Erin Mayer highlights in her article on Harvard Business Network how different cultures communicate. The more direct ones use what is referred by linguists as upgraders – words that reinforce the statement, such as: this is totally unprofessional, your behaviour is absolutely wrong.
Other less direct cultures use downgraders, words that soften the criticism. For example: “We are not quite there yet”, when what you want to say is “We are nowhere near completing this”.
One can imagine all the humour and chaos created by people from direct and indirect cultures working together. Mayer gives the example of a German who almost loses his job because he misinterprets the suggestion by his British boss that he rethink the way he does something as a choice, whilst it’s more of an order along the lines “Change your behaviour right away or else”.
1. It´s helpful to know when to use downgraders and when upgraders.
2. Use of images can ensure that everyone is on the same page. Images support and clarify words and communicate on a universal level, transcending socio cultural differences.
Canon, world leader in imaging solutions, opened the doors of its Customer Experience Center in Germany, for its Future Book Forum 2015. Visual Scribing was there capturing the key points of conversations and presentations; and translating them into a massive knowledge wall full of engaging visuals.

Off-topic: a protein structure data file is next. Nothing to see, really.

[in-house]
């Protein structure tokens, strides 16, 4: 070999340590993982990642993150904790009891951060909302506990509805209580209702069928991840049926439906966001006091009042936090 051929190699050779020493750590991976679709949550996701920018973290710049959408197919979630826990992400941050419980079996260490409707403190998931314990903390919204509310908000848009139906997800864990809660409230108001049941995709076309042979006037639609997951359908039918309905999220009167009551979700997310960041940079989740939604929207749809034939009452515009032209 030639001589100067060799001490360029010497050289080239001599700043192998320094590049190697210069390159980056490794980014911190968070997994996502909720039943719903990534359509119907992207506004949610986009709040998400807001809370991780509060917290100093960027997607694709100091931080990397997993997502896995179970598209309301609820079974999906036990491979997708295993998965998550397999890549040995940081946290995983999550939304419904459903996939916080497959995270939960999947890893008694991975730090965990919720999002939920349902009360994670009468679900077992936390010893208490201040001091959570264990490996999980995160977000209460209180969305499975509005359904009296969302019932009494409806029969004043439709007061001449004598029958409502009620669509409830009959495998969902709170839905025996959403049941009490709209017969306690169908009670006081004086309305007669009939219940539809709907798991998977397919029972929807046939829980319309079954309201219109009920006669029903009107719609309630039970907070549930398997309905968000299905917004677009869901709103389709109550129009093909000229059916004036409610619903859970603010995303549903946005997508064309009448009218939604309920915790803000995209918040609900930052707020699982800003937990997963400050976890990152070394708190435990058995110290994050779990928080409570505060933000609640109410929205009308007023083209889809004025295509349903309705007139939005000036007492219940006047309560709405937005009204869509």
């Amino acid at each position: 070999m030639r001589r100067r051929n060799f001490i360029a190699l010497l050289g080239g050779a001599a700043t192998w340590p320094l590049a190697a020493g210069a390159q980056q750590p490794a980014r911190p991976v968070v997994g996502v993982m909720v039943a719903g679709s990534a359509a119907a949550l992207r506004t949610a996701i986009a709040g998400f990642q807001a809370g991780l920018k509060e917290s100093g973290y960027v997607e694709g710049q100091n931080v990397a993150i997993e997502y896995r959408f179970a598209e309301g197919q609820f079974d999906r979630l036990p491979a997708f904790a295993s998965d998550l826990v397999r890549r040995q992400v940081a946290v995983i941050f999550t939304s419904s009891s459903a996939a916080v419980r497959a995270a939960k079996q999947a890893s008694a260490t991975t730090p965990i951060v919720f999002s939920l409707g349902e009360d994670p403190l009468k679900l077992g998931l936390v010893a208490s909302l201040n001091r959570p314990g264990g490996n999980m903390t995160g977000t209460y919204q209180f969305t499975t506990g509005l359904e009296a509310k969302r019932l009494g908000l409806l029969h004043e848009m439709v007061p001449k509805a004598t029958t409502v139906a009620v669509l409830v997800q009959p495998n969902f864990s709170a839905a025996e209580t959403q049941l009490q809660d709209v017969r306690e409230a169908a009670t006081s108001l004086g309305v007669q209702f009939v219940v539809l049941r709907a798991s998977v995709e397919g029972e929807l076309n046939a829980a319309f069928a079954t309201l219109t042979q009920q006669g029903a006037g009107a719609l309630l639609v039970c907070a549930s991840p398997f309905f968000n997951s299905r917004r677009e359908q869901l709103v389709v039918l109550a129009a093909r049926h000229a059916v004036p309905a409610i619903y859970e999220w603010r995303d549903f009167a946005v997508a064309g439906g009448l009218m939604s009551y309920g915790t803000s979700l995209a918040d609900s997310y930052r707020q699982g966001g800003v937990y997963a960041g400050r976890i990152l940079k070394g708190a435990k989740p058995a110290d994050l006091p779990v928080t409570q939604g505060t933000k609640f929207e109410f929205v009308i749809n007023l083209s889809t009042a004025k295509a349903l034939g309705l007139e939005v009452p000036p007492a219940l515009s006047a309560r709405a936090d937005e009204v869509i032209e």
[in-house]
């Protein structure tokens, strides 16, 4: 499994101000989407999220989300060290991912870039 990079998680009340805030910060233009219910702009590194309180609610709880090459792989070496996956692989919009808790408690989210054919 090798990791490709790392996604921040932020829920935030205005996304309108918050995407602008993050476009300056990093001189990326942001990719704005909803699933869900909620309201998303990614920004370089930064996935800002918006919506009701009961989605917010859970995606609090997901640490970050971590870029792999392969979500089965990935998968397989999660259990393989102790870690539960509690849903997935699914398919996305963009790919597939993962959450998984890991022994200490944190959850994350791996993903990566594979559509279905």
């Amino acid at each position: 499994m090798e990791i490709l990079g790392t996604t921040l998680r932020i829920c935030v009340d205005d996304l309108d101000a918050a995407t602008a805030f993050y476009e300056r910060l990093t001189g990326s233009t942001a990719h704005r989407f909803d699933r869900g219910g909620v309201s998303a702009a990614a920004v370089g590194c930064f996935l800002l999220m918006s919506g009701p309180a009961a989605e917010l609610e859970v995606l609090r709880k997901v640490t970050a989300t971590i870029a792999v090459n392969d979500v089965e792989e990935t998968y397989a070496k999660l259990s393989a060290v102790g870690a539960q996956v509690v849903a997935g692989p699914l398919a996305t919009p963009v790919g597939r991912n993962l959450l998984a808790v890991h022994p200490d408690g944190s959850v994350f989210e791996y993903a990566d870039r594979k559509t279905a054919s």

Usually innovative ideas flow in loads. How can we found out quickly if the idea worth investing time and money in? At visualscribing.com we believe in “draw first ask questions later”. Sometimes one needs to see one’s idea on paper to evaluate it and make sure it’s truly innovative and that it’s progressing in the right direction.
The process of visualising innovative ideas quickly and evaluating them is called rapid prototyping. Rapid prototyping has been used successfully in design for a long time but is increasingly used to evaluate ideas as well. Scribing helps the process of rapid prototyping, saving time and preventing you from investing time and money in ideas that are born to fail. Rapid prototyping is quick (obviously!) and interactive – it’s a brilliant way to generate a lot of fast feedback and initial thoughts, which saves a lot of time in the long run. Rapid prototyping encourages experimentation and discussion by way of images instead of words – people are allowed to think in all sorts of ways with the knowledge that in the end there will be common understanding of the main goal. On the whole, if a solution to a problem is found quicker it is likely to be successful – rapid prototyping is one of the best ways to do this.